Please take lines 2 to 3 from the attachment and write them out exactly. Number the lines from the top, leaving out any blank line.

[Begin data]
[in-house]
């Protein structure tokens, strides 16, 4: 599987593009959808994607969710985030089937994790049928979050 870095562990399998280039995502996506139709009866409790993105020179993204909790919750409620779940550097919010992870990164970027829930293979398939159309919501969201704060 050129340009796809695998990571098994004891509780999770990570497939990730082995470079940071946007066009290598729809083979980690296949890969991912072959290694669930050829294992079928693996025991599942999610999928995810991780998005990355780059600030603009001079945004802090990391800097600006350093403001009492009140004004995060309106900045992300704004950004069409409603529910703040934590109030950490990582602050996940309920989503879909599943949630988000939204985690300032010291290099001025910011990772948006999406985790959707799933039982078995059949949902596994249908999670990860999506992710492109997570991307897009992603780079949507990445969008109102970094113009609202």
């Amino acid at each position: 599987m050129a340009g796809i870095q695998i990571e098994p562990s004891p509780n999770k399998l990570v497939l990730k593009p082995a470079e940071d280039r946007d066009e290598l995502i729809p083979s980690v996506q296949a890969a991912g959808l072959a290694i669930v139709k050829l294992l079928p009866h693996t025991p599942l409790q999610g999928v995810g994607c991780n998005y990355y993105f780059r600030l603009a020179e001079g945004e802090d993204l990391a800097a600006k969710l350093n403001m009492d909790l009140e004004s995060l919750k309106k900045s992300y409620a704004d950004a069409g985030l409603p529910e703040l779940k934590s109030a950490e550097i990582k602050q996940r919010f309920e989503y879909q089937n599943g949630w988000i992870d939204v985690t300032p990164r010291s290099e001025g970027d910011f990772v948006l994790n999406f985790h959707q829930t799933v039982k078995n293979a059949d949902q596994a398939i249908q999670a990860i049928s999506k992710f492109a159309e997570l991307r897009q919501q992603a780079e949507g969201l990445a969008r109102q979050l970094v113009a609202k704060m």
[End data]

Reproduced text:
């Protein structure tokens, strides 16, 4: 599987593009959808994607969710985030089937994790049928979050 870095562990399998280039995502996506139709009866409790993105020179993204909790919750409620779940550097919010992870990164970027829930293979398939159309919501969201704060 050129340009796809695998990571098994004891509780999770990570497939990730082995470079940071946007066009290598729809083979980690296949890969991912072959290694669930050829294992079928693996025991599942999610999928995810991780998005990355780059600030603009001079945004802090990391800097600006350093403001009492009140004004995060309106900045992300704004950004069409409603529910703040934590109030950490990582602050996940309920989503879909599943949630988000939204985690300032010291290099001025910011990772948006999406985790959707799933039982078995059949949902596994249908999670990860999506992710492109997570991307897009992603780079949507990445969008109102970094113009609202």
């Amino acid at each position: 599987m050129a340009g796809i870095q695998i990571e098994p562990s004891p509780n999770k399998l990570v497939l990730k593009p082995a470079e940071d280039r946007d066009e290598l995502i729809p083979s980690v996506q296949a890969a991912g959808l072959a290694i669930v139709k050829l294992l079928p009866h693996t025991p599942l409790q999610g999928v995810g994607c991780n998005y990355y993105f780059r600030l603009a020179e001079g945004e802090d993204l990391a800097a600006k969710l350093n403001m009492d909790l009140e004004s995060l919750k309106k900045s992300y409620a704004d950004a069409g985030l409603p529910e703040l779940k934590s109030a950490e550097i990582k602050q996940r919010f309920e989503y879909q089937n599943g949630w988000i992870d939204v985690t300032p990164r010291s290099e001025g970027d910011f990772v948006l994790n999406f985790h959707q829930t799933v039982k078995n293979a059949d949902q596994a398939i249908q999670a990860i049928s999506k992710f492109a159309e997570l991307r897009q919501q992603a780079e949507g969201l990445a969008r109102q979050l970094v113009a609202k704060m």